Modelling the UK perennial energy crop market
Alexander, Peter Mark William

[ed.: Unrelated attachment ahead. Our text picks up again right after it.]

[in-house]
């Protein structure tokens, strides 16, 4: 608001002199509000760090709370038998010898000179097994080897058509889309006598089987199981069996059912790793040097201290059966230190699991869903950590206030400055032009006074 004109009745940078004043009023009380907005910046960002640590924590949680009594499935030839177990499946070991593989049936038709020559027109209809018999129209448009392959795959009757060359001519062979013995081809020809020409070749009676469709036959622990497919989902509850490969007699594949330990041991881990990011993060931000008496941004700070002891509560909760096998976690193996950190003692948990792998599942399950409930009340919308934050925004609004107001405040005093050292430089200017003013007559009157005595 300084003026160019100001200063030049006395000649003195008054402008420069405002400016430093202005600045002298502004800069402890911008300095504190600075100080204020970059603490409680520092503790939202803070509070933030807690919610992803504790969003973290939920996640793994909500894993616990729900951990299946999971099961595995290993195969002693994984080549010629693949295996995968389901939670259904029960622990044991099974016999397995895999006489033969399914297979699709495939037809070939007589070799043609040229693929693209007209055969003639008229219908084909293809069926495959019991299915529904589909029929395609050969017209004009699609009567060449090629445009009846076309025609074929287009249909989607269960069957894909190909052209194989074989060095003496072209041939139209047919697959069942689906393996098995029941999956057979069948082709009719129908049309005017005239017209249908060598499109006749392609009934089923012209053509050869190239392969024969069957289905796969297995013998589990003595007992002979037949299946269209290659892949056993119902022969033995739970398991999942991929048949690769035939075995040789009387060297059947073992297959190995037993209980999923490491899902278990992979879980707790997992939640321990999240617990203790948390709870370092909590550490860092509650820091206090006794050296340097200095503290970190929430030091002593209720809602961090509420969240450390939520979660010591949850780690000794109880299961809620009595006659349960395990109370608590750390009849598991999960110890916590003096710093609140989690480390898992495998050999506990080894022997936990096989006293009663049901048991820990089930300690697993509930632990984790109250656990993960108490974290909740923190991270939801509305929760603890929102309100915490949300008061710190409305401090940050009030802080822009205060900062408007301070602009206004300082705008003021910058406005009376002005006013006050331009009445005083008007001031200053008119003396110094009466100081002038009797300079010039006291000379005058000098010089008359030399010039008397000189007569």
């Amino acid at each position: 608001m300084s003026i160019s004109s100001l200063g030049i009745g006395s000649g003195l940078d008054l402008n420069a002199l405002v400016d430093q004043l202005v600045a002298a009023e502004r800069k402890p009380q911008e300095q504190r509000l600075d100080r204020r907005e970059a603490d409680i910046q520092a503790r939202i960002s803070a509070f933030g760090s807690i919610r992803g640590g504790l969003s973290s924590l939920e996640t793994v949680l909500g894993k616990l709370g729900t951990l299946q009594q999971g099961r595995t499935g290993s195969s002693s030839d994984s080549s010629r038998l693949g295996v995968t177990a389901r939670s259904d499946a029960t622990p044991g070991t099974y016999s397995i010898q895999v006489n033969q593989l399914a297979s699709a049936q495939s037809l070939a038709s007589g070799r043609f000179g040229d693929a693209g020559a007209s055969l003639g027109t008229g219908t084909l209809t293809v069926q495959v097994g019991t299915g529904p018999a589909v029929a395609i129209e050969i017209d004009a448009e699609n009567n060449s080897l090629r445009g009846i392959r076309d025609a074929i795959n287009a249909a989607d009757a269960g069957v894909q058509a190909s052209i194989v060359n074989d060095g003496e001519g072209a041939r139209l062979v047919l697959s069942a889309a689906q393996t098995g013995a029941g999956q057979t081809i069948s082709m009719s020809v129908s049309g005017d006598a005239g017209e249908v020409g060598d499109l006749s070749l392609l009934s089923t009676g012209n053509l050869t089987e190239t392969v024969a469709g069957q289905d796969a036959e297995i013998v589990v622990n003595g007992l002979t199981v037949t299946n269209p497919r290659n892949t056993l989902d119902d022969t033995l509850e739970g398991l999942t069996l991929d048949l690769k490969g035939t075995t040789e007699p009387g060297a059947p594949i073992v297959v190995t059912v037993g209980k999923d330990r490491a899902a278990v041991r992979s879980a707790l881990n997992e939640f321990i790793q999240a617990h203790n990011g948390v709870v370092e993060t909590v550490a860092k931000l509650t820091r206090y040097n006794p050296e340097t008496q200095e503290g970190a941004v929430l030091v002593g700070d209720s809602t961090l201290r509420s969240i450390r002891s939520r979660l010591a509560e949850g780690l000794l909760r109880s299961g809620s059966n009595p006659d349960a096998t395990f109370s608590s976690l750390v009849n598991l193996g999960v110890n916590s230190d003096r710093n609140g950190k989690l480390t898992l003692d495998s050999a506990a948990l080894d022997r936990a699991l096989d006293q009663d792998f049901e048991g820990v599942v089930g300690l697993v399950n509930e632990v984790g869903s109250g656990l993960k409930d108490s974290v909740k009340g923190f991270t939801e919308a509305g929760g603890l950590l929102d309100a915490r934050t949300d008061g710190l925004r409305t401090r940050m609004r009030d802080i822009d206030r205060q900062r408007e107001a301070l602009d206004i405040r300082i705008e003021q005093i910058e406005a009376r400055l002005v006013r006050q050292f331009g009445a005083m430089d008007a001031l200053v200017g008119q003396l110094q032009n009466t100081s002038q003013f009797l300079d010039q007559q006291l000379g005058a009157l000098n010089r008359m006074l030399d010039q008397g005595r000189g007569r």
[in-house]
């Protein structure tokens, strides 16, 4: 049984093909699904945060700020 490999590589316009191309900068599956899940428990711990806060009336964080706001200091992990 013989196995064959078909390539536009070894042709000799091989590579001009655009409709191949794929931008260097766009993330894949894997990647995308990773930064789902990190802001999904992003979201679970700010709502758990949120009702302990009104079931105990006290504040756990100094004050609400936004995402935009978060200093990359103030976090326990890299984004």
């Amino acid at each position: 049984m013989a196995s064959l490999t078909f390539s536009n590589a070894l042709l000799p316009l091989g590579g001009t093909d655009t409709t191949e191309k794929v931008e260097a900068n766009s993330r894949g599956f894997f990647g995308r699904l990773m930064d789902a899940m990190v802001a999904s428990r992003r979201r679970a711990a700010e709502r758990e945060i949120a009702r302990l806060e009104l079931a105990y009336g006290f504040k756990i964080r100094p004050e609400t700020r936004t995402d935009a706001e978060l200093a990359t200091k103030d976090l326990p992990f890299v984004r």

Biomass produced from perennial energy crops, Miscanthus and willow or poplar grown as short-rotation coppice, is expected to contribute to UK renewable energy targets and reduce the carbon intensity of energy production. The UK Government has had incentives in place, targeting farmers and power plant investors to develop this market, but growth has been slower than anticipated. Market expansion requires farmers to select to grow these crops, and the construction of facilities, such as biomass power plants, to consume them. Farmer behaviour and preferences, including risk-aversion, are believed to be important to crop selection decisions. Existing research estimating the total potential resource has either only simplistically considered the farmer decision-making and opportunity costs, or has not considered spatial variability. No previous work has modelled the contingent interaction of farmers’ decisions with the construction of biomass facilities. This thesis provides an improved understanding of the behaviour of the perennial energy crop market in the UK, by addressing these limitations, to understand the spatial and temporal dynamics of energy crop adoption. It attempts to determine the factors that govern the rate and level of adoption, to quantify the greenhouse gas abatement potential, and to assess the cost effectiveness of policy mechanisms. A farm-scale mathematical programming model was implemented to represent the crop selection of a risk-averse farmer. This was applied using spatially specific data to produce maps and cost curves economic supply, for the UK. To represent the contingent interaction of supply and demand within the market, an agent-based model was then developed. The results indicate that perennial energy crop supply may be substantially lower than previously predicted, due to the time lags caused by the spatial diffusion of farmer adoption. The model shows time lags of 20 years, which is supported empirically by the analogue of oilseed rape adoption. Results from integrating a greenhouse gas emissions balance shows that directly supporting farmers, via establishment grants, can increase both the carbon equivalent emissions abatement potential and cost effectiveness of policy measure. Results also show a minimum cost of carbon abatement is produced from scenarios with an intermediate level of electricity generation subsidy. This suggests that there is a level of support for electricity generated from energy crops that reduces emissions in the most cost effective manner.